A target of about 50,000 by 2020 green-economy-related jobs was set by government’s Renewable Energy Independent Power Producer Procurement Programme (REIPPP). In a context of rising unemployment, reported to be 29% by Statistics South Africa, the highest since 2008, the renewable energy sector has the potential to generate jobs but a privatised model through the Independent Power Producers (IPPs) falls short on this promise and raises questions about whether it makes sense for Eskom to continue funding these multi-billion Rand contracts.
The market-driven approach taken by the indebted state-owned Eskom to introduce renewable energy through the privatised IPPs is also detrimental for the affordability of electricity for ordinary and impoverished South Africans in the long term.
The Public Protector, Busisiwe Mkhwebane, has announced a probe into Eskom’s renewable Independent Power Producers’ (IPPs) contracts which were signed in April 2018. The complaint was allegedly laid by former Zuma ally, Phaphano Phasha, through the Anti-poverty Forum which alleges that the signing of the alleged contracts was improper and unlawful. This probe comes at a time where factional battles in the ANC are rife and it has become apparent that South Africa’s energy mix is also a central in these divisions.
It is said that former president Jacob Zuma’s faction blocked the signing of these IPPs in favour of nuclear energy. However, their finalisation was soon initiated by the newly elected President Ramaphosa as one of his first administrative tasks. Despite this political background, Phasha’s complaint raises an important concern about the loss Eskom is currently making and the Public Protector’s probe into these IPPs should reignite a conversation about a socially owned renewable energy and the just energy transition.
Through civil society mobilisation, the decision to abandon nuclear energy in favour of renewable energy is praiseworthy. But it does not look like the Ramaphosa faction has properly considered the long term effects of a private sector-driven renewable energy sector which is mostly focused on profit accumulation. South Africa needs a massive, state-led investment to address the ecological crisis but it needs to be confronted in a manner that will not expose South Africans to widening inequalities and energy poverty.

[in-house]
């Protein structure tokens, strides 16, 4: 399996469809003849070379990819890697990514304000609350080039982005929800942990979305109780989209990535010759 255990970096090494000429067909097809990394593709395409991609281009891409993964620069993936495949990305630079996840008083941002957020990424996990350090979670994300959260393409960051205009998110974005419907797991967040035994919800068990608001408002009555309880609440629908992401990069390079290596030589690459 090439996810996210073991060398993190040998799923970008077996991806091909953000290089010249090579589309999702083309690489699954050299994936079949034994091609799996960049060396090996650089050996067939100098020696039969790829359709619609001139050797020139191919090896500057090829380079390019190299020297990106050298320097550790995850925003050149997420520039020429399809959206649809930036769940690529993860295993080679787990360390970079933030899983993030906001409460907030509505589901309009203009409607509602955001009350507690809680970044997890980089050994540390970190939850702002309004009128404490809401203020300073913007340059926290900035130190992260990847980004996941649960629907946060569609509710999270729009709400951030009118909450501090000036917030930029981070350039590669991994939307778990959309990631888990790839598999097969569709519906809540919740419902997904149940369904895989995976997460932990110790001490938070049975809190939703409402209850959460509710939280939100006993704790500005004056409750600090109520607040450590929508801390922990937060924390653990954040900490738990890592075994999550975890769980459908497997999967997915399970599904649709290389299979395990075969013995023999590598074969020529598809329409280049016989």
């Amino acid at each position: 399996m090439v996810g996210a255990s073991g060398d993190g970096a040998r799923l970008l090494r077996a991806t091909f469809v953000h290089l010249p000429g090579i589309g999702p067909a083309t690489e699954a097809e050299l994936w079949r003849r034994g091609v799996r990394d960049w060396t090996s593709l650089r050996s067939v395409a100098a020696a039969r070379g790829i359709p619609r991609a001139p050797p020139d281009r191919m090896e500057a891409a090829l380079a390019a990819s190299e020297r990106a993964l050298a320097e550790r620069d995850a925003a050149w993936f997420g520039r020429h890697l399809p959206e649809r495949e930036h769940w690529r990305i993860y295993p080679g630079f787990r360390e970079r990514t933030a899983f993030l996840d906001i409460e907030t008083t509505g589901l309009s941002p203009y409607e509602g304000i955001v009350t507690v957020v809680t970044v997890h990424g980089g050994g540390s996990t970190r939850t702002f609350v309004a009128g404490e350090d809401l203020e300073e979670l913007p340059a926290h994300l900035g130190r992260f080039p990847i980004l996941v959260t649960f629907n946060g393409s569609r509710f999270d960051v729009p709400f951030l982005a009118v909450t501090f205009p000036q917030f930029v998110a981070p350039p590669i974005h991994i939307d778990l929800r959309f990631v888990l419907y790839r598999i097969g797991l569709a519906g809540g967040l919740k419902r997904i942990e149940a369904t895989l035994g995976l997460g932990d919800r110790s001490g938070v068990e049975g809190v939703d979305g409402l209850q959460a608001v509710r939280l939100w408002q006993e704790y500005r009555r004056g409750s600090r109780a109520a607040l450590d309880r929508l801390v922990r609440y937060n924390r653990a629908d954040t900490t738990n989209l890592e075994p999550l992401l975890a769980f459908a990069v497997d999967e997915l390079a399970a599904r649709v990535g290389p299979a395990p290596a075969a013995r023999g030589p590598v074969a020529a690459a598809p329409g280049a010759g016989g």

In the past five years, IPPs have been a major source of investment and have so far brought in about R190bn into the energy sector but have also been strongly opposed by trade unions such as the National Union of Metalworkers of South Africa (Numsa). To introduce renewables into South Africa’s energy mix, in line with the Independent Resource Plan (IRP) vision 2030, Eskom embarked on the multi-million dollar REIPPPPs and now provides subsidies to private companies but these will only benefit investors at the expense of local communities, sustainable farmers and local businesses.
The IRP outlines South Africa’s energy roadmap to the required energy mix to meet its electricity demands and this consists of about 46% of coal power, 16% of gas, 15% wind and 6% hydropower. But some critiques by trade unions like Numsa and civil society organisations such as the Alternative Information Development Centre (AIDC), have rightfully pointed out that the REIPPPP doesn’t empower local communities, nor does it create jobs and that this is just another business-oriented project.
Numsa’s critique is mostly based on the job-losses in the mining industry which cannot be recreated through the current small-scale IPP model. Jobs in the renewable energy sector are mostly created in the construction phase and are not sustainable. A privately-owned renewable energy sector also relies on imports instead of creating a local manufacturing industry and it’s important that the renewable energy sector avoid failures that are similar to that of the mining industry where communities have experienced little or no benefit for the plunder of their resources. A socially owned renewable energy should result in a planned and integrated transition that can avoid a privately enforced chaos. As it stands, banks and investors stand more to gain than the state or ordinary South Africans.